Negotiating Real Estate Agent and Broker Fees

When it comes to fees, you’ll want to know how much to negotiate and what the starting point is. The starting fee for an agent is 7.5%, but a large portion of that goes to the brokerage. This leaves less negotiating room than you might think, and some brokerages don’t even allow agents to take less than 15%.


The first step in negotiating real estate agent and broker fees is to understand how the real estate industry works. While commissions and fees vary from market to market, they’re almost always negotiable. Realtors are generally paid a commission based on the sale price of the home they’re representing. The more expensive the home, the higher the commission will be. Regardless of the size of the commission, it’s always a good idea to shop around before selecting a real estate agent or broker.

If you’ve worked with an agent before, ask them about their commission rate. If the agent is an industry veteran, he or she should be willing to negotiate for a lower commission. While the agent’s commission may seem steep, remember that the buyer’s agent also earns a commission based on the price of the property.

Split commissions

Traditional split commissions are appropriate for full-service brokerages with fewer than 10 agents. Agents who earn higher commissions get more of it, and brokers have an incentive to retain these top agents. A traditional split system also avoids the difficulty of agent billing. Alternatively, some brokerages offer a graduated commission split system, which allows agents to earn more commissions as they hit milestones.

Typically, a split commission between real estate agent and broker fees is 50/50, 60/40, or 70/30. The percentage will vary depending on the workload of each agent. Some brokerages offer a 100/0% commission split to agents, while others charge more per transaction or per month.

Office space

A recent ruling from the Department of State clarifies the legality of broker and agent fees. This clarification prohibits brokers from asking prospective tenants to pay their broker’s commission. Traditionally, the fee has been passed on to the landlord and tenant, but in the new DOS guidance, this won’t be possible. Brokers will still have to pay a fee to help their clients find homes.

Real estate brokers charge their agents a commission, usually in the form of a 50/50 split. These agents also receive office space, materials to market their listings, and leads from other agents. The broker’s fees vary, depending on the number of hours the agent spends working and training.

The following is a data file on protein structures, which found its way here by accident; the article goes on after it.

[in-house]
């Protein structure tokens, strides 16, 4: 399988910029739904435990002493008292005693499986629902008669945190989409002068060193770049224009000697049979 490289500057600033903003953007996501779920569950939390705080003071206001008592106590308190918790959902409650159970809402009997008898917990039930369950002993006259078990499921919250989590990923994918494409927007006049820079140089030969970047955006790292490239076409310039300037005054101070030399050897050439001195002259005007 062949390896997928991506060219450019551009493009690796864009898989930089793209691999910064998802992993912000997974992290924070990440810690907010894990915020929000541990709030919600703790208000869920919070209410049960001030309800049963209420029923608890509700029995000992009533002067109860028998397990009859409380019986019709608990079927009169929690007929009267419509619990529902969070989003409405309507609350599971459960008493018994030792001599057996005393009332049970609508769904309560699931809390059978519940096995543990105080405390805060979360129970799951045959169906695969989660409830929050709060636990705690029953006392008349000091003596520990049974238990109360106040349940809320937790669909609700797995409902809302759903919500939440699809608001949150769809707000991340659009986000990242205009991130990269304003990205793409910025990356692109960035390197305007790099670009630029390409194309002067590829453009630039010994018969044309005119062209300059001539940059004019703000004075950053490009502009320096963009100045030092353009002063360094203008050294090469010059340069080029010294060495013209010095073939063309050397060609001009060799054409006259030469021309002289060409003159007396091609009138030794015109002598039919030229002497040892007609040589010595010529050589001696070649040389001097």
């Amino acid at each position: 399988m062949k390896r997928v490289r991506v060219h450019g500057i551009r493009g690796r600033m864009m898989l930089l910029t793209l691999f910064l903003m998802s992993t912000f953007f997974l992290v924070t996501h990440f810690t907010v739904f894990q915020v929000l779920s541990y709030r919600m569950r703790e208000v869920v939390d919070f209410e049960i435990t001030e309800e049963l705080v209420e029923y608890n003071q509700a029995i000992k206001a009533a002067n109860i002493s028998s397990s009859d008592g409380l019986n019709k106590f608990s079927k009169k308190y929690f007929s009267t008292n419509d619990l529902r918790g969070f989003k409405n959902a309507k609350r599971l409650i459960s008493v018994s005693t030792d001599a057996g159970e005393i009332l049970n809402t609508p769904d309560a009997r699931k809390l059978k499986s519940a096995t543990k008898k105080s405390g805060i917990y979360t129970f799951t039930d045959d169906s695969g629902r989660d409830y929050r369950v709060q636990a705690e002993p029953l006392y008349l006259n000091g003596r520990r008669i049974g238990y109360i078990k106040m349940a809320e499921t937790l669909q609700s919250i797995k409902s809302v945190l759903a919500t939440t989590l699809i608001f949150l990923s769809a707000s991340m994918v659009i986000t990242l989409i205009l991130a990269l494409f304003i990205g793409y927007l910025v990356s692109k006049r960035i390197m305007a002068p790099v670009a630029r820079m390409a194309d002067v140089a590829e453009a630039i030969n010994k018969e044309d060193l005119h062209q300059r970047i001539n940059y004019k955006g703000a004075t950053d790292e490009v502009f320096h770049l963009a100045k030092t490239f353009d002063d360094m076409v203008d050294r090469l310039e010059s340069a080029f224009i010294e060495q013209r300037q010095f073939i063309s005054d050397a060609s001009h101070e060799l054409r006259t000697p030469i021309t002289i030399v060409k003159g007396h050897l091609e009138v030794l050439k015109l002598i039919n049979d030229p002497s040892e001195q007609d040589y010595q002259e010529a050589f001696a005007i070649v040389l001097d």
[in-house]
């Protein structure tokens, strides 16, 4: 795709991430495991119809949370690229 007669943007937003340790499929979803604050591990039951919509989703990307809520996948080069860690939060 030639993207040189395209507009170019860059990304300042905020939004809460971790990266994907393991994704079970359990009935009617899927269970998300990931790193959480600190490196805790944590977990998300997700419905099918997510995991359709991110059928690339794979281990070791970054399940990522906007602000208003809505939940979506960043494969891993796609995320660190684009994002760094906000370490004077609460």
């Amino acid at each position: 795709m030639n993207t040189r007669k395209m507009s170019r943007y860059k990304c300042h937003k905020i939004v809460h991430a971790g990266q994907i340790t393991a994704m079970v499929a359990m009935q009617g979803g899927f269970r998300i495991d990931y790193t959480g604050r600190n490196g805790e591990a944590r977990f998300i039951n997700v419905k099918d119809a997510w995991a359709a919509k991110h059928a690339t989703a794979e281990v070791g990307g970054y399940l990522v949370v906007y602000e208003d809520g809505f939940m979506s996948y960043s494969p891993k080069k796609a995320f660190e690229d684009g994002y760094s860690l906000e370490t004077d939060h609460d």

Administrative costs

Real estate agents and brokers charge buyers and sellers administrative costs (Admin Fees) at the closing of a transaction. These fees can range from $150 to $700 and are charged in addition to commissions. These fees help the broker cover the administrative costs of running the agency, which include advertising, office expenses, and equipment. The brokerage can also choose to waive or deduct these fees from its commission, resulting in a higher pretax profit.

The amount of administrative costs varies greatly from brokerage to brokerage. These costs depend on the number of employees, the size of the brokerage, and benefits provided. For example, some brokerages will cover the costs of office space and supplies, while others will provide marketing support to help the agents.


Real estate agents charge their clients a fee to represent them in real estate transactions. This fee is usually equal to a minimum of a month’s rent, but can be more. In high-demand cities such as Boston and Chicago, these fees are usually covered by the landlord. In other cases, the seller or renter pays the broker’s fee. In any case, these fees are a cost that should be factored into the price of a home or apartment.

The Department of State has a checklist for real estate agents that includes several common pitfalls that agents should avoid when advertising their real estate services. These rules are meant to help real estate agents stay within the law, avoid discipline, and protect the public from false and misleading advertising. Though the checklist isn’t comprehensive, it covers most common problems.

Del Aria Team
T25SA, 3975 Fair Ridge Dr, Fairfax, VA 22033
(703) 499-0111